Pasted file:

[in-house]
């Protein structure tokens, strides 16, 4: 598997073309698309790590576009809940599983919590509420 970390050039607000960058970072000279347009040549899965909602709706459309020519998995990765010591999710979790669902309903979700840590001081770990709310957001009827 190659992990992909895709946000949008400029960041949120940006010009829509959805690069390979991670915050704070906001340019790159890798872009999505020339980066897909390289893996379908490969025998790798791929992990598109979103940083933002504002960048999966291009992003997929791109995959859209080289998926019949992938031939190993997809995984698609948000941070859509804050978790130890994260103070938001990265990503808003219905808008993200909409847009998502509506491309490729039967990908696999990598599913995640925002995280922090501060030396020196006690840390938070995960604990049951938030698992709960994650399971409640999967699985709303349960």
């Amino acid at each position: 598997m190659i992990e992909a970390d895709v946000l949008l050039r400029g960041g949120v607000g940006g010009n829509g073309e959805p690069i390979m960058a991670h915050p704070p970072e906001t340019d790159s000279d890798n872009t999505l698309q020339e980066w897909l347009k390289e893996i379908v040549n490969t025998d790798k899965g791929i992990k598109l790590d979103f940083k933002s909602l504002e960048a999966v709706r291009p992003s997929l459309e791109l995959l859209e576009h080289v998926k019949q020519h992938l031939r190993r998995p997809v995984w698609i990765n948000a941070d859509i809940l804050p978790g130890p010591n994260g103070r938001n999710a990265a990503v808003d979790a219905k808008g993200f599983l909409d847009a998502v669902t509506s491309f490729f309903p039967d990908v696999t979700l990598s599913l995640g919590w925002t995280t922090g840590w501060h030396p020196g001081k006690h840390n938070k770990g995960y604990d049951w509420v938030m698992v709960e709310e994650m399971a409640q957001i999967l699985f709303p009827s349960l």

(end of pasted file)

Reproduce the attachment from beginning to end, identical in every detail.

[in-house]
């Protein structure tokens, strides 16, 4: 598997073309698309790590576009809940599983919590509420 970390050039607000960058970072000279347009040549899965909602709706459309020519998995990765010591999710979790669902309903979700840590001081770990709310957001009827 190659992990992909895709946000949008400029960041949120940006010009829509959805690069390979991670915050704070906001340019790159890798872009999505020339980066897909390289893996379908490969025998790798791929992990598109979103940083933002504002960048999966291009992003997929791109995959859209080289998926019949992938031939190993997809995984698609948000941070859509804050978790130890994260103070938001990265990503808003219905808008993200909409847009998502509506491309490729039967990908696999990598599913995640925002995280922090501060030396020196006690840390938070995960604990049951938030698992709960994650399971409640999967699985709303349960």
């Amino acid at each position: 598997m190659i992990e992909a970390d895709v946000l949008l050039r400029g960041g949120v607000g940006g010009n829509g073309e959805p690069i390979m960058a991670h915050p704070p970072e906001t340019d790159s000279d890798n872009t999505l698309q020339e980066w897909l347009k390289e893996i379908v040549n490969t025998d790798k899965g791929i992990k598109l790590d979103f940083k933002s909602l504002e960048a999966v709706r291009p992003s997929l459309e791109l995959l859209e576009h080289v998926k019949q020519h992938l031939r190993r998995p997809v995984w698609i990765n948000a941070d859509i809940l804050p978790g130890p010591n994260g103070r938001n999710a990265a990503v808003d979790a219905k808008g993200f599983l909409d847009a998502v669902t509506s491309f490729f309903p039967d990908v696999t979700l990598s599913l995640g919590w925002t995280t922090g840590w501060h030396p020196g001081k006690h840390n938070k770990g995960y604990d049951w509420v938030m698992v709960e709310e994650m399971a409640q957001i999967l699985f709303p009827s349960l």